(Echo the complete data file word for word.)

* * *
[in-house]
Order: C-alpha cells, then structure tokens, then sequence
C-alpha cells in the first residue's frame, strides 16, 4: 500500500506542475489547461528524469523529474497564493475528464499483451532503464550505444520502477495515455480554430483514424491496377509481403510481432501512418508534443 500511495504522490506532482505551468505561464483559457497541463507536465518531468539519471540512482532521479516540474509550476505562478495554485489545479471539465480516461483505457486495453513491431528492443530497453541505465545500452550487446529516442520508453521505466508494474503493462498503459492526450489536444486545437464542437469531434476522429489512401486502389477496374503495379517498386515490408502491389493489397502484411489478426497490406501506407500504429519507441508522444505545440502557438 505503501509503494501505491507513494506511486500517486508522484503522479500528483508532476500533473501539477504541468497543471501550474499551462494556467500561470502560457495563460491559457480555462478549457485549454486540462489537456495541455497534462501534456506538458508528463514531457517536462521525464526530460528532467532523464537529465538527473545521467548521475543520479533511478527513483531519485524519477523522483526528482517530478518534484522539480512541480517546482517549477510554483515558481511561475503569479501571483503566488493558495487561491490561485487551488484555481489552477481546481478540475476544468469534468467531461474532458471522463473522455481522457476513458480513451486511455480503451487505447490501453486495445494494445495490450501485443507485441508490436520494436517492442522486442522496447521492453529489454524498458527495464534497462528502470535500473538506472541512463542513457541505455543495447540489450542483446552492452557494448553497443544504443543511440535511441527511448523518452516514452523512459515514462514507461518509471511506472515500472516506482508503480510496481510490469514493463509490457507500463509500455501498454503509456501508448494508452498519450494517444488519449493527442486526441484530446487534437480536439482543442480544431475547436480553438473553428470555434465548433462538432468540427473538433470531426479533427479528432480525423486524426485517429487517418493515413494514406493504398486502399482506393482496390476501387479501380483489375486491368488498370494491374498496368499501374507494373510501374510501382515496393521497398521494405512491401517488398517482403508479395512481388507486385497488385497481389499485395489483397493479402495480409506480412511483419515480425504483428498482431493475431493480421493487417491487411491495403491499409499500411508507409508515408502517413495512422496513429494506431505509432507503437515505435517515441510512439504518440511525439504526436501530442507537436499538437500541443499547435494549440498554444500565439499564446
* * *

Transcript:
[in-house]
Order: C-alpha cells, then structure tokens, then sequence
C-alpha cells in the first residue's frame, strides 16, 4: 500500500506542475489547461528524469523529474497564493475528464499483451532503464550505444520502477495515455480554430483514424491496377509481403510481432501512418508534443 500511495504522490506532482505551468505561464483559457497541463507536465518531468539519471540512482532521479516540474509550476505562478495554485489545479471539465480516461483505457486495453513491431528492443530497453541505465545500452550487446529516442520508453521505466508494474503493462498503459492526450489536444486545437464542437469531434476522429489512401486502389477496374503495379517498386515490408502491389493489397502484411489478426497490406501506407500504429519507441508522444505545440502557438 505503501509503494501505491507513494506511486500517486508522484503522479500528483508532476500533473501539477504541468497543471501550474499551462494556467500561470502560457495563460491559457480555462478549457485549454486540462489537456495541455497534462501534456506538458508528463514531457517536462521525464526530460528532467532523464537529465538527473545521467548521475543520479533511478527513483531519485524519477523522483526528482517530478518534484522539480512541480517546482517549477510554483515558481511561475503569479501571483503566488493558495487561491490561485487551488484555481489552477481546481478540475476544468469534468467531461474532458471522463473522455481522457476513458480513451486511455480503451487505447490501453486495445494494445495490450501485443507485441508490436520494436517492442522486442522496447521492453529489454524498458527495464534497462528502470535500473538506472541512463542513457541505455543495447540489450542483446552492452557494448553497443544504443543511440535511441527511448523518452516514452523512459515514462514507461518509471511506472515500472516506482508503480510496481510490469514493463509490457507500463509500455501498454503509456501508448494508452498519450494517444488519449493527442486526441484530446487534437480536439482543442480544431475547436480553438473553428470555434465548433462538432468540427473538433470531426479533427479528432480525423486524426485517429487517418493515413494514406493504398486502399482506393482496390476501387479501380483489375486491368488498370494491374498496368499501374507494373510501374510501382515496393521497398521494405512491401517488398517482403508479395512481388507486385497488385497481389499485395489483397493479402495480409506480412511483419515480425504483428498482431493475431493480421493487417491487411491495403491499409499500411508507409508515408502517413495512422496513429494506431505509432507503437515505435517515441510512439504518440511525439504526436501530442507537436499538437500541443499547435494549440498554444500565439499564446